Assemblyman Choi asks Ji-tae if he knows who Jung-eun is dating, and he knows his son is lying when Ji-tae says that he doesn’t know. Jung-eun’s father arrives for dinner, and he eats heartily while everyone else just sits in awkward silence. He even toasts to the broken engagement, saying that everybody knows.
Assemblyman Choi apologizes, and Assemblyman Yoon suddenly mentions that he’s thinking of giving someone else the secretary-general position. All of a sudden, he feels that Assemblyman Choi isn’t experienced enough. Yeah, right.
When Ji-tae’s mother gently protests, Yoon says that he won’t be giving next year’s government projects to her company. He asks Ji-tae whom he chose over Jung-eun, and his mother can’t stay quiet. She asks about Jung-eun’s new love interest, but this is news to Assemblyman Yoon. She hands over her phone and shows Assemblyman Yoon pictures of Jung-eun with Joon-young.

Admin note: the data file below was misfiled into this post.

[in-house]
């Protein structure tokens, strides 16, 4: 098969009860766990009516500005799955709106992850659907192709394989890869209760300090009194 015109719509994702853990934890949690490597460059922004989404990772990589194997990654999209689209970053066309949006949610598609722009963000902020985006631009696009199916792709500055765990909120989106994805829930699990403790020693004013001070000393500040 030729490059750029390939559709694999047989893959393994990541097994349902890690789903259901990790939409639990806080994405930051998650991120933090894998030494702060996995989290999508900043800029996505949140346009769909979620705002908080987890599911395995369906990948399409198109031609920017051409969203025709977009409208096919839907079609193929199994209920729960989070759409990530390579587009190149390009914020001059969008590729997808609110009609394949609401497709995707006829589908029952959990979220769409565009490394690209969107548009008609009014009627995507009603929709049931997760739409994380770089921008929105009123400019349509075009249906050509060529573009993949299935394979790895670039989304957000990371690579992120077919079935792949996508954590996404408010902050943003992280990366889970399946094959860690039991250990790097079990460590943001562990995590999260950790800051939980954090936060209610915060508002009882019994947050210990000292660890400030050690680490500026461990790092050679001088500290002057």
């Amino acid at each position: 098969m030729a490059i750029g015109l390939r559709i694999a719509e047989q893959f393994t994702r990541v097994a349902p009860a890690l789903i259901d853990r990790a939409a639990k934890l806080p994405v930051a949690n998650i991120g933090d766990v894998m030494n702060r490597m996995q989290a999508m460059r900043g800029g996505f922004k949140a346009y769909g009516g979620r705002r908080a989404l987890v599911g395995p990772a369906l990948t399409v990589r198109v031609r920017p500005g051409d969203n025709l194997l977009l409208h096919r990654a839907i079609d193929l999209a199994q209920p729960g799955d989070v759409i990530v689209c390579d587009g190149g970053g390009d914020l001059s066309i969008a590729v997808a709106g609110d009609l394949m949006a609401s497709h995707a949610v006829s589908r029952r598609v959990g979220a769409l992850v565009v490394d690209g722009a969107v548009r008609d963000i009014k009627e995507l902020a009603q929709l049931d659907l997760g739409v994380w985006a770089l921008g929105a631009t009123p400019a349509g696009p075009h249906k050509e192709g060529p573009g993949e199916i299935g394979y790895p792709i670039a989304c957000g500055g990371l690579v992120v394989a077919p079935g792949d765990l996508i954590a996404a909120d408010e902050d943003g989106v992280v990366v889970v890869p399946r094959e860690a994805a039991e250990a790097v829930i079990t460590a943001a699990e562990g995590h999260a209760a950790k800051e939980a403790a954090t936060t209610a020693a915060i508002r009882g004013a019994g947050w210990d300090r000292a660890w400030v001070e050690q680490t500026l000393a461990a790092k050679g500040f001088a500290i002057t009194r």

Joon-young’s mother closes up her restaurant for the night, and Ajusshi stays back to give her a hat. He puts it on her, and she asks again if he likes her, and this time he says yes. Then he immediately takes it back, ha, and asks if she thinks he’s nuts.
He turns and sees Eul crouched against the wall, head in her arms, and Mom asks Eul why she’s here. Eul says that she just walked, and ended up here. She tells them to ignore her, but Ajusshi says that if she wants Joon-young back, she should go talk to him.
Eul moans that she knows, but she’s not in her right mind at the moment. Ajusshi nags some more so Mom sends him away, and asks Eul if she’s crying. Eul says she’s not, that she’s too shocked to cry. She finally looks up at Mom, who invites her to her house for some dinner.